“We finally have a guy who is a big puncher like Gennady, but is also more experienced,” said Abel Sanchez, Golvokin’s trainer. “Rubio has more knockouts than Gennady has fights. So I think local fans are excited about that, and they should be. I don’t think Rubio is going to back down, and if he does what he says he’s going to do we’re going to be treated to a heck of a fight.”
Sanchez also noted that Rubio is coached by one of the sport’s most respected young trainers, Robert Garcia.
“Robert’s going to help him a lot,” he said. Sanchez’s star fighter concurred.
“Rubio is a smart boxer, a smart fighter, and he has a smart team behind him,” Golovkin said. “I saw a lot of his fights (on tape and online). He won’t be scared.”
The knock on most of Golovkin’s better-known opponents to date is that they appeared to be intimidated once they stepped into the ring with him. Since stopping Proksa (who, to his credit, fought boldly but was dropped five times doing so), Golovkin has run through Gabriel Rosado, Matthew Macklin, Curtis Stevens and Daniel Geale in HBO-televised bouts – none of whom fought their usual aggressive fights against the defending WBA titleholder.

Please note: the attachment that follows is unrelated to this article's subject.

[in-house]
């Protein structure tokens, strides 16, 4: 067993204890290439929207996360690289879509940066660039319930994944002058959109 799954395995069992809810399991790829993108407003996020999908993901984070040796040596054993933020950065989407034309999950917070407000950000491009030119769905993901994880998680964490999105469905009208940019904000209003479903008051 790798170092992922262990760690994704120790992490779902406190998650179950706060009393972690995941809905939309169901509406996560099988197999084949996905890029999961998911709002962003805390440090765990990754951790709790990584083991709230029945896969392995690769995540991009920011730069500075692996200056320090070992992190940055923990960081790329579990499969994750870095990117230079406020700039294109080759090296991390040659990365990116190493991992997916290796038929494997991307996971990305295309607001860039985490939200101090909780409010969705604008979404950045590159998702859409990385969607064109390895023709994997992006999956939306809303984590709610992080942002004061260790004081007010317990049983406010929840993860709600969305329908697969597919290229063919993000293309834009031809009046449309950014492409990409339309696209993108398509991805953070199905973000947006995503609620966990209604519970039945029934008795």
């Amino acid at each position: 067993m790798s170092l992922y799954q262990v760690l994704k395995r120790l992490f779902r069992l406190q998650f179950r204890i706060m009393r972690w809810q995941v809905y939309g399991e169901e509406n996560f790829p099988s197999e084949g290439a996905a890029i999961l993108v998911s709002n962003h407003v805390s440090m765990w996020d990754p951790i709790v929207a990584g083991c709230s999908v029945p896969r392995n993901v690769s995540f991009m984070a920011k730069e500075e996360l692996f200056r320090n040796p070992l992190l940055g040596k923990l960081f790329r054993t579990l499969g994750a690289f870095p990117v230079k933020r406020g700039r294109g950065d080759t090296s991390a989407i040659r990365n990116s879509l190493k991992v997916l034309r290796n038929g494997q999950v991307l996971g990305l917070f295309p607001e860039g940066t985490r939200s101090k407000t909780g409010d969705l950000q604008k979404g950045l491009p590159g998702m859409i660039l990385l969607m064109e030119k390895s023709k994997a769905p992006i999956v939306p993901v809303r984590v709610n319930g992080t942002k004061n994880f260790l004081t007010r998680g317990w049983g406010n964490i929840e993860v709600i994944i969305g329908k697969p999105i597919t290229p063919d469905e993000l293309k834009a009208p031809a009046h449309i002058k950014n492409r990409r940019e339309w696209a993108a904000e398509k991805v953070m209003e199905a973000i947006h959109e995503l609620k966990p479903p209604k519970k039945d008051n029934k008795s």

Rubio (59-6-1, 51 KOs), who has won 16 of his last 17 bouts since suffering a ninth-round stoppage to Kelly Pavlik in his first shot at major middleweight belts in early 2009, says he won’t be intimidated when he faces Golovkin. The awkward boxer-puncher, whose most recent loss was a 12-round decision to a much-heavier Julio Cesar Chavez Jr. in February 2012, says he isn’t expecting an easy fight on Oct. 18 but adds that he isn’t looking for easy fights at this stage of his career.